Its relatively light stationary weight can be misleading though. Dan explains, "this racquet swings heavier than 10 ounces. It has the stability of an 11.5 ounce, head-light player's racquet but the power of a true head-heavy model." Although the 5.3 midplus is slightly head-heavy, it's not as top-heavy as most other Hammer models. Granville offers, "on the plus side, this is a well-balanced, lightweight racquet. At 10 ounces, it has the same feel as a performance frame, but not quite the same power level. On the down side, this means it's like one of the original Isuzu Troopers - a big comfortable car with only 4 cylinders - a bit under powered. Better suited to 4.0-5.0 players." Don offers a little different take, "I liked this racquet's first moment, or static weight. It feels good just picking it up. In play though, the head feels a long way from the handle, resulting in more of a Hammer-effect than I like or the numbers would indicate. Although it's less head-heavy than other Hammers, it is no lightweight."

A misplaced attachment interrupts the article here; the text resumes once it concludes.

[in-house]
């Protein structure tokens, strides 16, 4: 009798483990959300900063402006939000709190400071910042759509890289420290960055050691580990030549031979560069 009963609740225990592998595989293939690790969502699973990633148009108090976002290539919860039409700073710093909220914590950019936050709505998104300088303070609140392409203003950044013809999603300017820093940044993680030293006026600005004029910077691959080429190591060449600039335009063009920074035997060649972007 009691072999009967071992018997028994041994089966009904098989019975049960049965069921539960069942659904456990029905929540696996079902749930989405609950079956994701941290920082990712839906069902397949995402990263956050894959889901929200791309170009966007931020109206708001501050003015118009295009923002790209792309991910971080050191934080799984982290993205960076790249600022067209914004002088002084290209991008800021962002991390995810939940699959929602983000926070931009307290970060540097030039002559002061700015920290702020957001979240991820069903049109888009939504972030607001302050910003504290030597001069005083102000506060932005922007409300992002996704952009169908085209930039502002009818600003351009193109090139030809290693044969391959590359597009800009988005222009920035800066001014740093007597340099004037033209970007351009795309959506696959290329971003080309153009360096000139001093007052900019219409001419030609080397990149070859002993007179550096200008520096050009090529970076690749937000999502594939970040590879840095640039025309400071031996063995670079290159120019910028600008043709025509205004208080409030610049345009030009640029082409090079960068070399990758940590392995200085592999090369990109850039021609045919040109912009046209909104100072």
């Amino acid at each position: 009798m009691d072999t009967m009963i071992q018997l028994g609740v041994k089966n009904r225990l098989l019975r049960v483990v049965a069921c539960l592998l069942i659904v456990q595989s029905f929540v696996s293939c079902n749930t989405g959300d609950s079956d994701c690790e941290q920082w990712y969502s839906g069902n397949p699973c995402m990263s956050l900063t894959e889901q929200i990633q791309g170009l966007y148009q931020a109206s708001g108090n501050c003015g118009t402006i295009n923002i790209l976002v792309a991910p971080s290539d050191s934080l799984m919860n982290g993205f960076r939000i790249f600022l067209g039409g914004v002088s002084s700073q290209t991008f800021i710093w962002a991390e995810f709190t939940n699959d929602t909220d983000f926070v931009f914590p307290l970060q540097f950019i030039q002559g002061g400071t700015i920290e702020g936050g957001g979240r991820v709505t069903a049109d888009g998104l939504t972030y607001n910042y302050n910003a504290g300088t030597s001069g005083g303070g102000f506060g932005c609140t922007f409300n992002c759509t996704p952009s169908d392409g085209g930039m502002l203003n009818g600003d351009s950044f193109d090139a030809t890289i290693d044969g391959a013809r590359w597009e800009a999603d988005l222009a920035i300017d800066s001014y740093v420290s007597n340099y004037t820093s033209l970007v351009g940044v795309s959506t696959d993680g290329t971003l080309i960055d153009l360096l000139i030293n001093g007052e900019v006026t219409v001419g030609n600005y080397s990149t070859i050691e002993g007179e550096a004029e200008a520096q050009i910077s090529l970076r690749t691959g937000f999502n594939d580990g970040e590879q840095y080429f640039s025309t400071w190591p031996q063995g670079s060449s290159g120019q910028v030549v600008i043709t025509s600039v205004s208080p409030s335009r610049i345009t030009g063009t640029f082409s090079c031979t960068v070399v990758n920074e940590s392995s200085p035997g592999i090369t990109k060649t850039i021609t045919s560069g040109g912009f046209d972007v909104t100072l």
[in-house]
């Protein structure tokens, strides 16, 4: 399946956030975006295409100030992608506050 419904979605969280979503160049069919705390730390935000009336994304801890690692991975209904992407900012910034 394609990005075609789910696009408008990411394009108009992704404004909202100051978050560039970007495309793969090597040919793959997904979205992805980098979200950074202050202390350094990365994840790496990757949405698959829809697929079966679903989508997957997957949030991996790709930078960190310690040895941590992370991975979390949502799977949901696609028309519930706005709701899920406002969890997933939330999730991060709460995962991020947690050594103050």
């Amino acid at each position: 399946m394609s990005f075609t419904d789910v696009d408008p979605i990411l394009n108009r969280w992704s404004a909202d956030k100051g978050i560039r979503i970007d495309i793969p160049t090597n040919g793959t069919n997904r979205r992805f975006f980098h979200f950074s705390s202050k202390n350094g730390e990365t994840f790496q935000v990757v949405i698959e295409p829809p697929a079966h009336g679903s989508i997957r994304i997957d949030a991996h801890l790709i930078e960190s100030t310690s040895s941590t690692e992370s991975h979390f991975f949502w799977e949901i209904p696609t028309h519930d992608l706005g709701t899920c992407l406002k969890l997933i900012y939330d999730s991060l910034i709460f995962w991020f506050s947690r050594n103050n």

From the baseline, the 5.3 MP offers adequate power and favors players with medium to full swings who hit a flatter ball. Dan offers, "the denser string pattern will benefit flat ball strikers and string breakers. I had an extremely hard time generating any type of heavy spin. Players with longer swings, who rely on spin may find control problems here." Don concurs, "it was weird - the head seemed smaller than 95 square inches and the string pattern seemed denser than 16x20. I had difficulty hitting with much topspin or slice. Most of my groundies ended up flatter than usual, reducing my margin for error. Also, when I hit the sweetspot, everything felt great. Off-center shots, though, weren't very forgiving." Further testimony of the 5.3 midplus' 'tweener rating comes from Mark, who says, "this is either a powerful control racquet or a controlled power racquet - take your pick. A player using control racquets and seeking more power will like it, as will a player currently using a power racquet who wants more control."